What caused the resurgence of the “Mighty 5” national parks?
An undated photo of visitors to Arches National Park. The park is currently testing a timed entry system to deal with spring and summer surges. (Robert La)
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SALT LAKE CITY – The United States National Park Service was established in 1916 with the dual mission of conserving designated sites and making them widely accessible to the public. Balancing the two sides of this effort has been a struggle over the past decade as visitor numbers hit record highs year after year at many parks.
This upward trend was interrupted by the pandemic restrictions in 2020 which limited the number of visitors to the park. But new data from the National Park Service shows that visitors were eager to return the following year. More than 92 million people came to the country’s 63 national parks in 2021, more than any year before and 34% more than 10 years ago.
Utah’s national parks have seen an even more dramatic increase. Four of Utah’s five parks saw record numbers in 2021, and in total, the five parks welcomed more than 11 million visitors in 2021. That’s a 79% increase from 2011. Capitol Reef saw the biggest increase during this period, at 110% – more than doubling its previous guest list.
While Zion again had more visitors than any of Utah’s national parks in 2021, its close neighbor (and Utah’s smallest national park) Bryce Canyon had the most visitors per federal acre at 59, making it the busiest by this metric. In contrast, Canyonlands is Utah’s largest and least-visited park, with three visitors per acre in 2021.
A combination of contributing factors
It is not entirely a coincidence that the number of visitors to the park across the country began to increase more dramatically 100 years after the park service was organized. The park service commemorated its centennial with various promotions and many states took the opportunity to attract tourists. The Utah Tourism Board rode the wave in 2013 by launching the $3.1 million “Mighty Five” marketing campaign that reached neighboring states with impressive advertisements to lure tourists.
According to a recent study by a team of economists at Utah State University, the Mighty Five campaign was directly responsible for increased visitor numbers to Canyonlands, Capitol Reef and, to a lesser extent, Arches. But for Zion and Bryce Canyon, the researchers attributed broader national trends to the influx of visitors to those parks. In other words, “the marketing campaign had uneven effects across the five national parks,” the researchers reported.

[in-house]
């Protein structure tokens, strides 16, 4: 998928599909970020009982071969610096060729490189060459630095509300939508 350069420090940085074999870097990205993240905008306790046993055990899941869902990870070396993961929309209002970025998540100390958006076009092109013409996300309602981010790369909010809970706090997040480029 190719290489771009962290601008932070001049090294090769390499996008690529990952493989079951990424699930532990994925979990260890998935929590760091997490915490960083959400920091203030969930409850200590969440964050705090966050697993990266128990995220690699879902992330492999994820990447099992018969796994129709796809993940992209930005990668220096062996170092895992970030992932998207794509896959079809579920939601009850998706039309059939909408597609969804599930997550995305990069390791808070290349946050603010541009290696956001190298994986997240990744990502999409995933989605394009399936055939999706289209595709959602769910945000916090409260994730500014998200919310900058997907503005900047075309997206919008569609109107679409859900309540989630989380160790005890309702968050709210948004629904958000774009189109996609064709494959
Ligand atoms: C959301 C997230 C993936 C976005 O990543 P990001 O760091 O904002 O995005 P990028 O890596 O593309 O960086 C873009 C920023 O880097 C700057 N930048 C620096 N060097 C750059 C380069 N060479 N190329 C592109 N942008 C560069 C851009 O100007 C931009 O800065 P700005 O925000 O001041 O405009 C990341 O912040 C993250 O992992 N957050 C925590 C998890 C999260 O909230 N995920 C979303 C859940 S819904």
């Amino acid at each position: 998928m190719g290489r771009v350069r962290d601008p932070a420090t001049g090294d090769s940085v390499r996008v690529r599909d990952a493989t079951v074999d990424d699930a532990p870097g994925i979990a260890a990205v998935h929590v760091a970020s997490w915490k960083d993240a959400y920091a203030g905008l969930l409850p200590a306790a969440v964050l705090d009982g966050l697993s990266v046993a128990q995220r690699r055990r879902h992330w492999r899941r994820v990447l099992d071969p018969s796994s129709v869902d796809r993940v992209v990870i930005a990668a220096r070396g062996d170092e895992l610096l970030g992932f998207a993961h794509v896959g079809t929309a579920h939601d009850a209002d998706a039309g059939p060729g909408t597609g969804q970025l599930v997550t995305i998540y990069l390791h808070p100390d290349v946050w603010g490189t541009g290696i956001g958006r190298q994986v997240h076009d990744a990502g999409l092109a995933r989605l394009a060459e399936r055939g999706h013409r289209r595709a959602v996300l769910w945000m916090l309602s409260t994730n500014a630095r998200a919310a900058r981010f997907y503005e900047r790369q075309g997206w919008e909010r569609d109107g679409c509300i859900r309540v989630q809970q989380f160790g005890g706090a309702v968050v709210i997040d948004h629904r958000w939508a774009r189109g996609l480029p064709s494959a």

Given that many tourists are aware of the crowds at the most popular parks, this finding was not entirely unexpected, said study author and professor Paul Jakus. “It didn’t surprise me that it was patchy, and we would see the strongest effects in less-visited parks,” Jakus told KSL.com. “Because these are clearly places people haven’t necessarily been to.”
Beyond tourism marketing, the National Park Service also attributes the increase in park visitors to a corresponding increase in the number of Americans reaching retirement age. Over the past decade, the fraction of people 65 and older has increased by about 34% according to the US Census Bureau, producing a trend line that resembles the number of visitors. International travel has also increased. For foreign tourists on vacation and retirees, a visit to the national park is often at the top of the list.
The virality of social media, combined with the ubiquity of information, has also played a significant role in attracting visitors, the park service says. Almost every visitor carries a phone equipped with a high-resolution camera, GPS, and various apps for finding trails and traveling. Thanks to the modern digital age, the ancient natural wonders that were once hidden have never been more visible and accessible.
A new approach at Arches
Whatever the causes, parks are trying new ways to keep visitors from flooding popular sites. From the start of the month, until September 3, Arches will pilot a timed entry reservation pilot program which requires most visitors to make reservations for a limited number of places at designated times throughout the day. . Zion also tried something similar for its most popular hikes. Ideally this approach will produce a more percolated stream of hikers along the red rock slopes.
“So far, I think the timed entry system is working well for Arches National Park,” said Zach Cooley, a photographer who lives in Moab and works in the surrounding area. “He’s already proven to be effective in managing crowds. That said, I imagine there are people who have to enter the park later in the day than desired, so they don’t have as much time to explore.”
To get an idea of how the program might affect the number of visitors to Arches this year, Jakus suggests looking at Muir Woods National Monument in California, where a similar system has been implemented. “The total number of visits to Muir Woods has gone down from 2018, which is the first year they have the reservation system,” he pointed out. “It’s kind of what I would expect with Arches.”
Data and information from this year’s timed entry program will inform how Arches, and perhaps other parks, will manage crowds in the future. It’s a compromise, but I hope it will allow the National Park Service to fulfill both parts of its mission.
Robert Lawrence grew up in Murray, Utah and is currently a science writer based in New York. You can find more of his work at: www.robertlawrencephd.com.